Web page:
Insufferable unemployed director films his quest for romance as a resume-builder
Myles Berkowitz is an out-of-work director and egomaniac with a clever idea that is destroyed by his self-indulgence in the semi-documentary "20 Dates."
Unable to find a directing gig in Hollywood and on the slide romantically, Berkowitz decided to film his hopefully enticing attempts to find love in L.A. and then use the finished product as a calling card to make a name for himself.
The problem is, this guy is such an insufferable, whiny troll that it's really difficult to understand why only one of his 20 dates walks out on him in the course of the film.
"Wouldn't it be interesting to film everything a guy goes through for a date?" he asks rhetorically in his grating, nasal and incessant voice-over.
Well, NO, not really. Especially when the picture's staged episodes are so painfully obvious and his studio gate-crashing attempts at Michael Moore-dom so tedious.
Berkowitz addresses the camera like a cheap lawyer on a late-night TV commercial. He whines about women like a funny bone-deficient Woody Allen or Jerry Seinfeld, even taking on-screen digs at his ex-wife. He argues with one date about why she broke up with a previous boyfriend. He gets sued by another who didn't know she was being filmed until he pointed to the bushes like a lecherous Allen Funt. With a hidden camera, he cruises chicks in the fat-free aisle of a grocery store.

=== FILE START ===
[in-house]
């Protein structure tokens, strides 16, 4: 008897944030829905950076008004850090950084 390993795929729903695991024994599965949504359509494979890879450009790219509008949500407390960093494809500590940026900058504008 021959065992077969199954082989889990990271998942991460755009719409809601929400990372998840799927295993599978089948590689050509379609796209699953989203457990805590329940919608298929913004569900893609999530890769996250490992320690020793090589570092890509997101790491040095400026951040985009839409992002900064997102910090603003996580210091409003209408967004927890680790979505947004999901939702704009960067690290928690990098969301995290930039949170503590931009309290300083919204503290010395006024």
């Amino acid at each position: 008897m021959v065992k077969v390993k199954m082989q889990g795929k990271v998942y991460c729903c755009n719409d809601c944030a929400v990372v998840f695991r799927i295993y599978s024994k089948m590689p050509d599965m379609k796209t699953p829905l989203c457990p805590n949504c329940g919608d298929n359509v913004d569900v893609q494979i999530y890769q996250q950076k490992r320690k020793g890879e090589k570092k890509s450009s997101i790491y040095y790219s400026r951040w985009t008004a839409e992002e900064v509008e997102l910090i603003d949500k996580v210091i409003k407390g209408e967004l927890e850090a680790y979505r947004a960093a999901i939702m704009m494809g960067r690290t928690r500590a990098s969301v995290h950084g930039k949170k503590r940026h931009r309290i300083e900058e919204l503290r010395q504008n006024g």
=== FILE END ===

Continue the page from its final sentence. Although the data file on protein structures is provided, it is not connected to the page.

The movie's only really amusing bits come when Berkowitz isn't on dates. His financial backer is a cantankerous, camera-shy Greek who swears like a sailor and insistently (and almost violently) advocates a T&A angle for the film. What I really enjoyed were the episodes in which his friends tell him how annoying he is. "You're an acquired taste," an ex-girlfriend says diplomatically.
Amazingly, Berkowitz actually finds love in the course of making this movie -- and with a girl that is an absolute doll! The last reel concerns, in part, his internal uncertainty about going on other dates to finish the movie.
I'll grant Berkowitz that "20 Dates" was a resourceful, original, necessity- is- the- mother- of- invention idea for a director desperately looking for work. With a less obnoxious subject this might have worked as, say, an hour-long special on HBO. But with Myles Berkowitz it's simply agonizing.